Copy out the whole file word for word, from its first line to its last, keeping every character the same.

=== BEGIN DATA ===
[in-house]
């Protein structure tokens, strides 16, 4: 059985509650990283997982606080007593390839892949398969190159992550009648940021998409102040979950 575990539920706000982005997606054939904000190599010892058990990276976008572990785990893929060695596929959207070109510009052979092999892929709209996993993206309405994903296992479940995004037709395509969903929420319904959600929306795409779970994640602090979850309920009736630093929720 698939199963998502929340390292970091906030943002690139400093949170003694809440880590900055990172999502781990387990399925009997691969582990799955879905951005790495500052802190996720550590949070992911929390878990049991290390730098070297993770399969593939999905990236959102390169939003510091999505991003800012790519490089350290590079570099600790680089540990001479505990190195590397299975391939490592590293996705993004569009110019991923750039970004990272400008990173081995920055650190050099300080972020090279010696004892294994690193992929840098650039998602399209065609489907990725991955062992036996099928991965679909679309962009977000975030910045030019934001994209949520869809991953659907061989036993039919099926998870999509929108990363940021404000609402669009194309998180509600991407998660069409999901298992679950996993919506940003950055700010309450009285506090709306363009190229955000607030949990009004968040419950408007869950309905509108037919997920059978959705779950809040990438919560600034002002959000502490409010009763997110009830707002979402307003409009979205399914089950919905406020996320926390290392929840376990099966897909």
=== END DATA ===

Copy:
[in-house]
């Protein structure tokens, strides 16, 4: 059985509650990283997982606080007593390839892949398969190159992550009648940021998409102040979950 575990539920706000982005997606054939904000190599010892058990990276976008572990785990893929060695596929959207070109510009052979092999892929709209996993993206309405994903296992479940995004037709395509969903929420319904959600929306795409779970994640602090979850309920009736630093929720 698939199963998502929340390292970091906030943002690139400093949170003694809440880590900055990172999502781990387990399925009997691969582990799955879905951005790495500052802190996720550590949070992911929390878990049991290390730098070297993770399969593939999905990236959102390169939003510091999505991003800012790519490089350290590079570099600790680089540990001479505990190195590397299975391939490592590293996705993004569009110019991923750039970004990272400008990173081995920055650190050099300080972020090279010696004892294994690193992929840098650039998602399209065609489907990725991955062992036996099928991965679909679309962009977000975030910045030019934001994209949520869809991953659907061989036993039919099926998870999509929108990363940021404000609402669009194309998180509600991407998660069409999901298992679950996993919506940003950055700010309450009285506090709306363009190229955000607030949990009004968040419950408007869950309905509108037919997920059978959705779950809040990438919560600034002002959000502490409010009763997110009830707002979402307003409009979205399914089950919905406020996320926390290392929840376990099966897909």